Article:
‘Southpaw’ is Familiarity Run Rampant in the Ring

By Nguyen Le · July 25, 2015

In the ring, a certain Billy “The Great” Hope aspires to be this generation’s Rocky by entering the dark place that swallowed LaMotta. From the stands, we see a fighter who, under the direction of Training Day’s Antoine Fuqua, displays no personal signature despite the most admirable level of commitment.

An upgrade from the scrawny, disturbed and profit predator seen in last year’s riveting Nightcrawler, Jake Gyllenhaal is now a muscular, affluent and crazed beast known as the “Light Heavyweight Boxing Champion of the World.” Billy Hope has owned everything already – a Mercedes and a Maserati, a mansion, a supportive daughter (Oona Laurence) and a gorgeous wife who has the ability to diffuse his temper (Rachel McAdams). Unfortunately, it’s that explosive behavior that costs the man his wife after an altercation with a rival (Miguel Gomez) and, piece by piece, his life. The path to redemption begins…

Sports dramas can’t escape their formulaic path of breaking-down-then-standing-up; they are designed to make sure one feels good in the end. As a result, screenwriters Kurt Sutter (Sons of Anarchy) and Richard Wenk (The Mechanic) see no need to step out of what has come before. “Tried and true,” as the saying goes, but both writers also introduce elements too trying and as an overall experience Southpaw feels inauthentic. Expected motions are one thing – the death of someone that matters, estranged daughter, new mentor, training sessions are philosophical lessons, the montage, the rebound and the win – but careful when going the distance with an attempted suicide, a dramatic courtroom father-daughter split and a conflict at the child services center. Not only there’s a heavy suggestion that a list with every cliché of sports dramas and personal dramas might have been within arm’s reach at all times, Sutter and Wenk, for better or worse, focus only on Hope and in turn churn out underwhelming subplots, equally so resolution for supporting players, there-then-gone female characters and this one-note villain… of sorts.

Southpaw, then, bets close to everything on its execution. With a material more down-to-earth and has palpable grittiness than Olympus Has Fallen, Antoine Fuqua makes himself as the perfect helmer. He brings out all the power his performers – despite their stay is brief like Laurence and especially McAdams, or otherwise à la Whitaker and Gyllenhaal, or even when it’s Curtis “50 Cent” Jackson. For the first time ever, the 34-year old actor renders himself – or gets rendered by Fuqua – as the reason to buy a ticket, displaying a complete transformation in terms of physique and mannerisms to live the character. Gyllenhaal convinces us he might have shared or currently shares Hope’s characteristics in real life, and not the “going into overdrive” kind to bait awards… though admittedly it’s about time they hand one for the actor.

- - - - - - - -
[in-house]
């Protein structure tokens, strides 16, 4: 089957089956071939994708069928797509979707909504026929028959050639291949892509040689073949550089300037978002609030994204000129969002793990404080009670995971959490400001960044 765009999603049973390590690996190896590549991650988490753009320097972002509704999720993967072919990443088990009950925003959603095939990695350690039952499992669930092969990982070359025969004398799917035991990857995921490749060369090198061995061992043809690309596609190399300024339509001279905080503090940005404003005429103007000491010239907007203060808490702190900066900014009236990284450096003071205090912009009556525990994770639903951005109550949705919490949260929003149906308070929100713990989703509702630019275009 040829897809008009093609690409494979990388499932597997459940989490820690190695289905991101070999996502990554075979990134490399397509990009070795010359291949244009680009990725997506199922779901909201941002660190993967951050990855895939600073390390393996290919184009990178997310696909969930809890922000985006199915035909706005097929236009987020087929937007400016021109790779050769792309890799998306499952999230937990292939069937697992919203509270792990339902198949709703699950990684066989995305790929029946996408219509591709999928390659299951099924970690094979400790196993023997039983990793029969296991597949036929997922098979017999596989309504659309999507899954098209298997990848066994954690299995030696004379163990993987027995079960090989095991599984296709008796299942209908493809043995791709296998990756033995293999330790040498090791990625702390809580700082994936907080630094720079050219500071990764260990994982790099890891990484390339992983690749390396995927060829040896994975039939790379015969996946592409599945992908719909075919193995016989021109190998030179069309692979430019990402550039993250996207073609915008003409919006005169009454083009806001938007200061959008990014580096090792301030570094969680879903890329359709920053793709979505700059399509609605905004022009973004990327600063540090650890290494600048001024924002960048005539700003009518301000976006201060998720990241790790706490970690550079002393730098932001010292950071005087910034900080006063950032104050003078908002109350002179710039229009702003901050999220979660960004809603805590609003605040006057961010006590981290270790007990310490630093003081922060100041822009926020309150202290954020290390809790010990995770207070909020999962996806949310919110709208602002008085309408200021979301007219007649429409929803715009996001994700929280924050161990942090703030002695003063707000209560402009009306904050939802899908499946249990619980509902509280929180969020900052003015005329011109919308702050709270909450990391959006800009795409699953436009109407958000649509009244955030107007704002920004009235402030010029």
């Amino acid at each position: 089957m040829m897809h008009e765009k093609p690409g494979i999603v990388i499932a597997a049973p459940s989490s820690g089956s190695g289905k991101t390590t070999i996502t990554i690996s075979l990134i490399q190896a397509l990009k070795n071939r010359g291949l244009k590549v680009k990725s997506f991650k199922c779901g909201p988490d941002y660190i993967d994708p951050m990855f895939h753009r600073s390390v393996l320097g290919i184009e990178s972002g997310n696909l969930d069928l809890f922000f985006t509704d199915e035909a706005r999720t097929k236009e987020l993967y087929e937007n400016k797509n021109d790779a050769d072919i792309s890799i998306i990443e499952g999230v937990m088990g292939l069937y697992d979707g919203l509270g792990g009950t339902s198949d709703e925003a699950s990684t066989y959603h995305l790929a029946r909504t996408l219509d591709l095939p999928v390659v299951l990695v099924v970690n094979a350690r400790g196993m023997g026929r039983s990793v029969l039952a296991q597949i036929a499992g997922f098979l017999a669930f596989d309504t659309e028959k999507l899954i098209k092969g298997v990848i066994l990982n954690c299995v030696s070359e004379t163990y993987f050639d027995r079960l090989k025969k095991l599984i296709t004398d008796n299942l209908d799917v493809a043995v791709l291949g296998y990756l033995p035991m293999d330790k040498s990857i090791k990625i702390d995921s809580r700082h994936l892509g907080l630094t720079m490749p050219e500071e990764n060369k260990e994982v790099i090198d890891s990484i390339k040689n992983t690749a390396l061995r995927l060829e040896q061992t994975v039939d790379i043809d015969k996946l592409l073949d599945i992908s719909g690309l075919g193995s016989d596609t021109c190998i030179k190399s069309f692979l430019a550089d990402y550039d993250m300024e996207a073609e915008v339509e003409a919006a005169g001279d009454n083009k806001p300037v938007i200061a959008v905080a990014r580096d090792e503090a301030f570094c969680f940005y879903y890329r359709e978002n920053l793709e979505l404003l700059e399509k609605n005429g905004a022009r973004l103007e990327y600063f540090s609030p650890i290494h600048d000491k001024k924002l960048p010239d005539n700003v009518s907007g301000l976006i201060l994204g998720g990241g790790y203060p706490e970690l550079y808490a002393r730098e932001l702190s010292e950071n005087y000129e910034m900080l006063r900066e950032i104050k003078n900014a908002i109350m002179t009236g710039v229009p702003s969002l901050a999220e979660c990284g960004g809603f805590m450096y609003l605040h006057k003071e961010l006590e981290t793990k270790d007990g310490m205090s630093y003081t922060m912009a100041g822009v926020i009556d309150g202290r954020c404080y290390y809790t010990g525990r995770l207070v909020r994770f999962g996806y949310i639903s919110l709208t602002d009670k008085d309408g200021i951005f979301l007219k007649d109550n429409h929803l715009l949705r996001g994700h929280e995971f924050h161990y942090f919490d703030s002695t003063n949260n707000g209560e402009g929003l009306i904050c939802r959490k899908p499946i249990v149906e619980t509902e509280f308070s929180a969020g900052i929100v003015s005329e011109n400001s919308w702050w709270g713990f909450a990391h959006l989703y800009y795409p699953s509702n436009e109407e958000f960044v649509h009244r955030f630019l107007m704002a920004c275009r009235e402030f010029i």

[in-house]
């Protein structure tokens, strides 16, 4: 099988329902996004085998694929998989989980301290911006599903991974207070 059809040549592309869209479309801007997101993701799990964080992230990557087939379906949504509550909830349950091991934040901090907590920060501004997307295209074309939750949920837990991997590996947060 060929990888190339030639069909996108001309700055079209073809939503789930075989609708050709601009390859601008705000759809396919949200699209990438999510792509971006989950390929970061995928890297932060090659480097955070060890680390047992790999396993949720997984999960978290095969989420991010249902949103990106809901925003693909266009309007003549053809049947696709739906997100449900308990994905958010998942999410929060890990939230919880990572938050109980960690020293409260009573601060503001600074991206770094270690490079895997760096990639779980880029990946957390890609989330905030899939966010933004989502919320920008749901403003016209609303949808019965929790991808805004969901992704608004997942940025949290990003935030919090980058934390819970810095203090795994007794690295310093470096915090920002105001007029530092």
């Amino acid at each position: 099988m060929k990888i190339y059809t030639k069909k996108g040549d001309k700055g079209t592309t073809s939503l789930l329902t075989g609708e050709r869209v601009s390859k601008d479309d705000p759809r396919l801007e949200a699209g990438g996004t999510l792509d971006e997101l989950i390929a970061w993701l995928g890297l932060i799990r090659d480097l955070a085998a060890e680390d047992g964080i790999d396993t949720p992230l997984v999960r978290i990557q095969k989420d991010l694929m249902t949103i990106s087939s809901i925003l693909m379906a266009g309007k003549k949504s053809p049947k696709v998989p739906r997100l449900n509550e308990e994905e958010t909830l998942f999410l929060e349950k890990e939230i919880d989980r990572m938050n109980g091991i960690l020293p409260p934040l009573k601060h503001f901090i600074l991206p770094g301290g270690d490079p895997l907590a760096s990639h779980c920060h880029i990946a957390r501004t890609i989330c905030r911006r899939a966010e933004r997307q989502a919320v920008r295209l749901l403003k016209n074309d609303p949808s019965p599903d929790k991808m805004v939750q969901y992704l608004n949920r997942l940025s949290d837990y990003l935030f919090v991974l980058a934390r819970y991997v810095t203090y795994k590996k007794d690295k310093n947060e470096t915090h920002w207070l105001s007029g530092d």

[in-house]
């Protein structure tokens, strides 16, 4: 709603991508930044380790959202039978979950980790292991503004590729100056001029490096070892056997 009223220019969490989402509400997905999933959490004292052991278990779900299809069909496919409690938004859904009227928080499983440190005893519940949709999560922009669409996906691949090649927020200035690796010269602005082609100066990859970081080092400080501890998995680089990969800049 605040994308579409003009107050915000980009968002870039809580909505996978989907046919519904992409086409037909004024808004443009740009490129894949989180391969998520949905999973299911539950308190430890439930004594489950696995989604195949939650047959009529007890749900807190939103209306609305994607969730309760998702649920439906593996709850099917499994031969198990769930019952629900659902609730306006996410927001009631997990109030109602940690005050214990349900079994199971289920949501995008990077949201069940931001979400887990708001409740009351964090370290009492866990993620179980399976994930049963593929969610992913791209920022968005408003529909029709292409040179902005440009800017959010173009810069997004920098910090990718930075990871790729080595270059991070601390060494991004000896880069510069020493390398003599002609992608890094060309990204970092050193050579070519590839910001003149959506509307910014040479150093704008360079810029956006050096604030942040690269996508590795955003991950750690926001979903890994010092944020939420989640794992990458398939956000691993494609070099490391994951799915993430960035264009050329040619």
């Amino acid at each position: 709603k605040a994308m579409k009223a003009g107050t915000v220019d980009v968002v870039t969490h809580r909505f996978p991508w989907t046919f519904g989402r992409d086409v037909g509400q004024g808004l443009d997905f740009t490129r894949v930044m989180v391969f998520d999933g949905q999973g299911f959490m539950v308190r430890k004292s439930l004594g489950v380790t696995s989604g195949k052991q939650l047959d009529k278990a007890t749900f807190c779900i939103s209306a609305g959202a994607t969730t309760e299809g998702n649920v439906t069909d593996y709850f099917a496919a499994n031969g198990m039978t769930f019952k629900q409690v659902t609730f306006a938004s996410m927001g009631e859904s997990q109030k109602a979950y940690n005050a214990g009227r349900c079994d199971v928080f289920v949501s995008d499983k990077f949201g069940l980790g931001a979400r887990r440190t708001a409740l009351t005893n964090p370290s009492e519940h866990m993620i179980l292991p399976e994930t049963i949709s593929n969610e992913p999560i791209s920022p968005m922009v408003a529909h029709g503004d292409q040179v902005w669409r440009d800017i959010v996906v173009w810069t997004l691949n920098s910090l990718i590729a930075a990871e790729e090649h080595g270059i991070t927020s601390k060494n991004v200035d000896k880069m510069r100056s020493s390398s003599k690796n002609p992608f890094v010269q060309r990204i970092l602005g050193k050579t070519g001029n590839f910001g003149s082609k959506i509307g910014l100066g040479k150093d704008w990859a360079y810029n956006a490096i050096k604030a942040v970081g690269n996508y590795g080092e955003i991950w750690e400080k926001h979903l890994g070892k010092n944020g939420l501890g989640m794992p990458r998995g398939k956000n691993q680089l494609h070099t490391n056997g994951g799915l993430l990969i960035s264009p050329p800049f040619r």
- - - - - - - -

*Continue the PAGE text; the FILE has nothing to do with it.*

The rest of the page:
As a boxer himself, Fuqua knows how to inject thrill into the film’s fighting sequences. Save for the last match’s final blow, every punch Hope and his rival throw is painful, flinch-inducing and has nothing but force. The jittery camerawork from Mauro Fiore (Avatar) and frenzied editing from the director’s regular John Refoua all cooperate to bring forth this unprecedented rawness, which sometimes gets accentuated in the overly brief first-person perspective moments. Do note Fiore’s use of vibrant colors in Southpaw’s matches: much like his previous lensing effort, the also boxing-centric Real Steel, it highlights the unnerving nature of the sport in which the more pain one deals the more entertainment value being conjured up.

Countering all the aggression is the late composer James Horner’s music with tender piano notes that suitably prepare viewers for the booming drums and verses of “Phenomenal” or “Kings Never Die,” the latter featuring Gwen Stefani. Similar to the arrangement of these two bound-to-be-hit tunes from Eminem, Southpaw holds back no punches in its directing and casting, and it also holds nothing but familiarity either.